The War is out there, somewhere, a vague and threatening presence, a point of reference in a mass of coursework, papers, and assignments. Much of this classwork makes anything from a nod to a deep bow in the direction of multiculturalism.

Is the government another culture? The military? Are the major political parties? And where exactly do the mentally ill fit in the multi-cultural curriculum? As we think, teach, and talk about cultural difference, what are we to do with those who, by dint of their biochemical makeup, their neurology, or both, find themselves in our classrooms but beyond the reach of our words? That we are not prepared for these encounters goes without saying; mental illness effloresces in many forms, including behavior that is idiosyncratic, extravagant, doggedly focused, actively, even obsessively, conventional, dictatorial, autocratic, or outright dangerous. All these behavior patterns occur among the neuro-normal as well.

There’s no question that Seung-Hui Cho stood out from the crowd,that he was a threatening, scary presence. Early on in his college career, efforts to use the legal system to restrain him were initiated; these faltered and then failed. Ignoring a court order that he receive mental health treatment as an out-patient, Cho returned to the safety of the university and sunk further into madness. As Christopher Flynn, director of the Cook Counseling Center to which Cho was referred, explained to the Washington Post in the aftermath of the massacre,“When a court gives a mandatory order that someone get out-patient treatment, that order is to the individual, not an agency.” In other words, it is up to the mentally ill individual to get himself to the outpatient facility and to make the court order known upon his arrival. If the patient never shows, no one’s the wiser.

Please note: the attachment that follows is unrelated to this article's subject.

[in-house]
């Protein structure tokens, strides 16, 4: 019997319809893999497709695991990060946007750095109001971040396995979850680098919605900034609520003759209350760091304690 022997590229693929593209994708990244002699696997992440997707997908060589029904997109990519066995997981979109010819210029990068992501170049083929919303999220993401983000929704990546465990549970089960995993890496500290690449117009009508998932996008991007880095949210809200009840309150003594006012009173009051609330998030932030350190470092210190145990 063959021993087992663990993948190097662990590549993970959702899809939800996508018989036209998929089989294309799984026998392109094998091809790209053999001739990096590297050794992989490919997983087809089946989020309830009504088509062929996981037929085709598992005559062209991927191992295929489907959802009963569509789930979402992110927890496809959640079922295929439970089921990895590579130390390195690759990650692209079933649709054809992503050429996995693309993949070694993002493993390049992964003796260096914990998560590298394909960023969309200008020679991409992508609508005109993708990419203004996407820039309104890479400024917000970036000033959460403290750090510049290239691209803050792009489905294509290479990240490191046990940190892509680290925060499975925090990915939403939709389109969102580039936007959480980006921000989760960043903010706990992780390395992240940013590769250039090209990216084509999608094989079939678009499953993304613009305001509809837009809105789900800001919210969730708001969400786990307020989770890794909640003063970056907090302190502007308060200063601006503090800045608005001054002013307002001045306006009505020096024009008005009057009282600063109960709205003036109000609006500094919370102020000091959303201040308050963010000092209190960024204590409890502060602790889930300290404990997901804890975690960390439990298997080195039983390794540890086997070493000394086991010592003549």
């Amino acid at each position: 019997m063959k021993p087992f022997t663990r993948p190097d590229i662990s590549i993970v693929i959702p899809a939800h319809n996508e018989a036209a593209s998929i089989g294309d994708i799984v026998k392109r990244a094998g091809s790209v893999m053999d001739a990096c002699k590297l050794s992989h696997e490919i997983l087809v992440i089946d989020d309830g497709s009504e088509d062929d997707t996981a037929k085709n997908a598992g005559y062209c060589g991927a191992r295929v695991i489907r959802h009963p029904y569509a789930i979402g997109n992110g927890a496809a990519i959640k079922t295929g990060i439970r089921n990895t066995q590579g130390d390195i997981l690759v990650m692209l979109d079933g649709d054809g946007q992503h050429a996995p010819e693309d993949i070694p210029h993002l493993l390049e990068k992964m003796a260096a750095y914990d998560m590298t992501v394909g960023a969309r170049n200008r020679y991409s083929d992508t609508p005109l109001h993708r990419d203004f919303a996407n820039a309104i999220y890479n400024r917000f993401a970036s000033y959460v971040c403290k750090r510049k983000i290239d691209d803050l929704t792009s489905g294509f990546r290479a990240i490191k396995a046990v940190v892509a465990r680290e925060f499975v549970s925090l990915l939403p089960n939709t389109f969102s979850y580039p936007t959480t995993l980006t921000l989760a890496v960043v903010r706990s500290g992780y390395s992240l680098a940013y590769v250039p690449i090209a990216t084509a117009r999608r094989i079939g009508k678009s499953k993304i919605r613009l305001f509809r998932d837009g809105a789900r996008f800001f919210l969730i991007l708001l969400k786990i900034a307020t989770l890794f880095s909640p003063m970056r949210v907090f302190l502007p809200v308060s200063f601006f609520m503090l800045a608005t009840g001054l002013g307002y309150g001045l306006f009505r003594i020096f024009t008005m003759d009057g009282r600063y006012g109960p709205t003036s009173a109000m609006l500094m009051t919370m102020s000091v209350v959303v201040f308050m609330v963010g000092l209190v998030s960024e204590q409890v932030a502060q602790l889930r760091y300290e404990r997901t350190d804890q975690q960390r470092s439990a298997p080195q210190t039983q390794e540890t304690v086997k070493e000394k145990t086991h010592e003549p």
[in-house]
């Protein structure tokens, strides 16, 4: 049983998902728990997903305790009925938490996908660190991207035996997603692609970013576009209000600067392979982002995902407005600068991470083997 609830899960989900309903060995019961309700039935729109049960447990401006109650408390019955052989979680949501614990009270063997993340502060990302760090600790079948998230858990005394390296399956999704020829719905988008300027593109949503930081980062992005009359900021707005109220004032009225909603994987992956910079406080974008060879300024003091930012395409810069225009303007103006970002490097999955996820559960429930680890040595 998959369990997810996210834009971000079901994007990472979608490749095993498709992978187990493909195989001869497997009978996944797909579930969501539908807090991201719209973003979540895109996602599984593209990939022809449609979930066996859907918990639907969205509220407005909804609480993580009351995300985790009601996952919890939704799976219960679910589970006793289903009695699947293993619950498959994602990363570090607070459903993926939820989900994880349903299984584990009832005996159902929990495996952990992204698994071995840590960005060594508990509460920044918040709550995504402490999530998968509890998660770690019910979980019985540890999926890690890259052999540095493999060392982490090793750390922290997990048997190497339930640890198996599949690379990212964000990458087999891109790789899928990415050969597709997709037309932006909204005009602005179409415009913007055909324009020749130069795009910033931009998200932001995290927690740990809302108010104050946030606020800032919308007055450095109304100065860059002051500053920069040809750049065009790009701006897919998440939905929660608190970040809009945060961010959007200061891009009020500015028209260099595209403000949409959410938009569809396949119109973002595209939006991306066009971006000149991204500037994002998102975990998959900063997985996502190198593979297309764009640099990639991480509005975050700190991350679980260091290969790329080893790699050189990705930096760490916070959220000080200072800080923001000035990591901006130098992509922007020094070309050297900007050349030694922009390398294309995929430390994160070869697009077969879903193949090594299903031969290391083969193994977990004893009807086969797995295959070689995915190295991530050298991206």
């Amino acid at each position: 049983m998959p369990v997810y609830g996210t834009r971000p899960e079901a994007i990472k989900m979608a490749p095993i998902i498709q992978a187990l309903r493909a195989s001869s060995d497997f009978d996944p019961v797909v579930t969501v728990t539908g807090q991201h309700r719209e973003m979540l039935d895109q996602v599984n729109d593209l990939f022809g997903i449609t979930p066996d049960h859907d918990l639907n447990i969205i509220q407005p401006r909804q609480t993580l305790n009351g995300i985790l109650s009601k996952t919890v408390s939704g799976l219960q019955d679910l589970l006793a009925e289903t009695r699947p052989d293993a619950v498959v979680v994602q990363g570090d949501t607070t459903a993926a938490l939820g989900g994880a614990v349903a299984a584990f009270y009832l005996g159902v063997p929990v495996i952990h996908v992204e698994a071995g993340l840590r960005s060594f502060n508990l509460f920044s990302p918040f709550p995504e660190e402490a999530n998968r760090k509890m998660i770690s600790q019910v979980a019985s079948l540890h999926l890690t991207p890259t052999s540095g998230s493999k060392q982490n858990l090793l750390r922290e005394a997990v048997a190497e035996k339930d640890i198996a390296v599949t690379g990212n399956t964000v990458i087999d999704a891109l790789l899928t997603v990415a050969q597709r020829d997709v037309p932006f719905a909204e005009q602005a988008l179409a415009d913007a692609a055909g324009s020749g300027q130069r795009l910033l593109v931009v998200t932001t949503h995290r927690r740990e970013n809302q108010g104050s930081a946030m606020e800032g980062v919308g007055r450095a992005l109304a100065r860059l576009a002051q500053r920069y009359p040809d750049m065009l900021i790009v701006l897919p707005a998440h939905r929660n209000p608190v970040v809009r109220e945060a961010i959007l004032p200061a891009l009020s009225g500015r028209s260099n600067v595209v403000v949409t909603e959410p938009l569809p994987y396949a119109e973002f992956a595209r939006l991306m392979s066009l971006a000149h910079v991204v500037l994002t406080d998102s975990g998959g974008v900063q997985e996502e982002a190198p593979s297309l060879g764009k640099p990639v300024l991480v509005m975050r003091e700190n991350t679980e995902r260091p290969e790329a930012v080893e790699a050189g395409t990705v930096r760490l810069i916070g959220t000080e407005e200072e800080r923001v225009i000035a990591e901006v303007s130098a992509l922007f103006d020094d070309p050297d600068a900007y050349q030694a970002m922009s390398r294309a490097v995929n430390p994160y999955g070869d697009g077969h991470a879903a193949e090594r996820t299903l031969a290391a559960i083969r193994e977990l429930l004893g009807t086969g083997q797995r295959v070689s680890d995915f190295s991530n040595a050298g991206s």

With the National Security Advisory System’s threat level stuck at “elevated,” Seung-Hui Cho slipped through the gaps in the security net and on at least four separate occasions early in 2007 was able to purchase the firearms and munitions used in his assault.

Given this, one might say that we are living in a time where our civil liberties are shrinking and our ability to arm ourselves is increasing. This is the logic of fear working itself out at the level of practice.

* * *

The problems that confront us now outstrip the ability of any one person or organization or political party or nation to generate workable solutions. Indeed, today’s major problems all share the same outsized modifier: the global economy; global warming; global terror. As the Internet and the marketplace continue to commingle peoples, desires, conflicts, and opportunities, the frenetic pace of change accelerates, dragging in its wake an ever-increasing sense of impending doom. The markets will collapse. The damage to the environment is irreversible. We’re one border guard away from Armageddon.

In the rush to know the end of the story in everything from the War on Terror to the meaning of one’s life to the nation’s role in the global future, something crucial has been missed. Indeed, every time we relate our movement through time as a story, whether that story casts the main characters as “evildoers” or liberators, we ensure that the very essence of reality is hidden from view. The future is unknown; it is not out there waiting to happen or to be revealed or to be fulfilled; it is created by our actions in the current moment.